Insurance Tips and Why You Buy
The social work profession is truly a noble one founded on service, integrity, and clinical expertise. At times, it can be a stressful and hazardous occupation. The nation is grateful for what you do, AND SO ARE WE! Thank you!
While reflecting on your recent summer vacation, it’s a good time to ask yourself why you buy insurance? Are you looking to comply with a state licensing requirement, a requirement by your employer, or simply your need for protection? Are you only price-driven, or do you evaluate your insurance policy to understand the actual benefits, limits, sub-limits, and value?
Here are a few tips to think about when you buy an insurance policy. First of all, let’s understand what “insurance” means. Insurance shifts risk from you to your insurance carrier. The insurance policy contract describes the covered risk perils (or shifted), the benefits, and the sub-limits and limits. Insurance provides guaranteed protection for a specific loss from a covered peril specified in the insurance policy contract. Insurance is a risk transfer technique that shifts the risk from the insured (You) to the insurance carrier that collects and pools premiums to pay for future losses. (Essentials of Property and Casualty Insurance, p. 22, Krauss, 2010).
Benefits in professional liability, general liability, and cyber liability policies include payment for legal defense expenses, various perils, and indemnity, which reimburses a damaged party to the extent of the loss. Every insured has specific reasons that drive the purchase of a certain insurance policy. It would be best if you prioritized your protection needs, and here are some basic tips.
If you have an office and/or deliver professional services and therapy in other locations, a General Liability policy is needed. For small practices, a great solution is a $1,000,000 per occurrence sub-limit with a $3,000,000 aggregate limit. Our experience shows that most practices and small businesses have low aggregate claims losses well under $1,000,000. Ensure that you get a zero deductible and have a fire peril limit per occurrence up to the $1,000,000 sub-limit. Many carriers have fragile fire protection in their general liability insurance policies because fire is a frequent and most severe claim.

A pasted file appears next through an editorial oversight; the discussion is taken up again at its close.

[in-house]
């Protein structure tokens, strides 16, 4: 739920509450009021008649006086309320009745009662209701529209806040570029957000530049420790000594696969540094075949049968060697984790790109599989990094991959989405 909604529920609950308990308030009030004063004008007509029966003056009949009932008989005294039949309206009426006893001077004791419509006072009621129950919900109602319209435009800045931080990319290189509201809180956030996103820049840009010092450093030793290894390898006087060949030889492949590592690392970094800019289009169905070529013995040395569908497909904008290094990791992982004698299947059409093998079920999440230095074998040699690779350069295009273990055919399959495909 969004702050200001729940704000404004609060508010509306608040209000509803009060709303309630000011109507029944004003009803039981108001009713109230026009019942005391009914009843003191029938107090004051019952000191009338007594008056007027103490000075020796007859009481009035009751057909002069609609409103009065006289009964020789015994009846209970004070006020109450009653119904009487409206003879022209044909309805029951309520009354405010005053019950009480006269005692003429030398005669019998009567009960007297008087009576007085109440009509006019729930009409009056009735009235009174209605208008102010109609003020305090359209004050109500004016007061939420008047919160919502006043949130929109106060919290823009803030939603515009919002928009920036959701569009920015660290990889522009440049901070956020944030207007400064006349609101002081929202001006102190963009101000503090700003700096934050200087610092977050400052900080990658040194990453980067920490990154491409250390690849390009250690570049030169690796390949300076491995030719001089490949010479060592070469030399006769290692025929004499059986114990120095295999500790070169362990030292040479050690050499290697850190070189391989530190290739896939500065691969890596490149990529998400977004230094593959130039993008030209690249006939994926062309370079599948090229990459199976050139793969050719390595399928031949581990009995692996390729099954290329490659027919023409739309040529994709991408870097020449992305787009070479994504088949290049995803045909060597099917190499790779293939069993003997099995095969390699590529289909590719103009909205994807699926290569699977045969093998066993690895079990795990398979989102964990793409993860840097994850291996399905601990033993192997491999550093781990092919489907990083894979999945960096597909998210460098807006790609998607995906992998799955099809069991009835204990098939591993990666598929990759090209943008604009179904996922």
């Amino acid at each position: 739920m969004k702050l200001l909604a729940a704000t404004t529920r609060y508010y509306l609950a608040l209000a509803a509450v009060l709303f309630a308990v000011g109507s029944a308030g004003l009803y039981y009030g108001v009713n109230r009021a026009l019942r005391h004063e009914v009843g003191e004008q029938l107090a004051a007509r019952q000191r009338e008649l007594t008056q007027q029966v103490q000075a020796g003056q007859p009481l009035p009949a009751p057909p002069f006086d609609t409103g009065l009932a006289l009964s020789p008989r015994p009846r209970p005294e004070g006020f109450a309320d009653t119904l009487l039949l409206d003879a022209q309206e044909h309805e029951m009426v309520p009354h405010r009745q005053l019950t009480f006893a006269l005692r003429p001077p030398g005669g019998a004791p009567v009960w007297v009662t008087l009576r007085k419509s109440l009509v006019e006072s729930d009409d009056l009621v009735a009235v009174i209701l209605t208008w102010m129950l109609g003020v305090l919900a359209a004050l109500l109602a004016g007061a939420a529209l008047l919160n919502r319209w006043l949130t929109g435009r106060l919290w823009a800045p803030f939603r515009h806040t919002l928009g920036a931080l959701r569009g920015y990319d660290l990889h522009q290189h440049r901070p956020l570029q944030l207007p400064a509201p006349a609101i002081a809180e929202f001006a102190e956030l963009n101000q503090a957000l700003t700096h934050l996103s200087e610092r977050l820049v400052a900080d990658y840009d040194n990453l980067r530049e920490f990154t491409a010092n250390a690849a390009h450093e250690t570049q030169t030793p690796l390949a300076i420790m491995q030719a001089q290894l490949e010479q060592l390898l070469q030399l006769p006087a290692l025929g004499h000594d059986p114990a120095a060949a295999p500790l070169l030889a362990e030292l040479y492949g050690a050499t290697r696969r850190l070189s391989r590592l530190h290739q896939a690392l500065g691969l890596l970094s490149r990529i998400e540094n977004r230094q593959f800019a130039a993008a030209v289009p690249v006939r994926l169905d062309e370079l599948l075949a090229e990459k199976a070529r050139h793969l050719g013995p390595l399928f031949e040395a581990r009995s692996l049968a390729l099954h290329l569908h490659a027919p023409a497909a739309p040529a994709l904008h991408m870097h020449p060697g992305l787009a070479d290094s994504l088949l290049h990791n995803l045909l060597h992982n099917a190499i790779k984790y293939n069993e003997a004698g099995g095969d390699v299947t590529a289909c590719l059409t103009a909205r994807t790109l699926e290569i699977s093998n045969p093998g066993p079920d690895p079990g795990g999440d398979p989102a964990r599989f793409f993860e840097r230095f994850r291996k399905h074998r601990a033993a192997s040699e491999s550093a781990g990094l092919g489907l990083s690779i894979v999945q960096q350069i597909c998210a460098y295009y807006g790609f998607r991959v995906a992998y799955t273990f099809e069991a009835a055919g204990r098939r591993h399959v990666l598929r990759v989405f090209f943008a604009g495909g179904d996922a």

The NASW Risk Retention Group General Liability policy with a zero deductible covers you for fire up to the $1,000,000 sublimity, and there is no limit on the number of fire claims in a policy period, unlike other competitors who only allow one fire claim in a policy year and have a fire limit under $500,000. You will also see that when compared to other General Liability policies that, unlike the competitors, the NASW Risk Retention Group does not underwrite based on a number of offices, employees, or locations; that the NASW Risk Retention Group General Liability policy is a stand-alone policy, and it is the lowest price in the nation.
Claims in general liability and medical malpractice, which includes professional liability, are dominated by bodily injury claims which have high exposure to medical and wage inflation, according to the world’s leading reinsurer, SwissRE. (Insurance Journal, August 2, 2021, p.26) Insurance carriers, except the NASW Risk Retention Group, have onerous underwriting procedures and many questions concerning the number and types of office locations, office square footage, states involved, number of people working in the locations (and in some cases, a census with their names and occupations), and the number of people visiting the locations.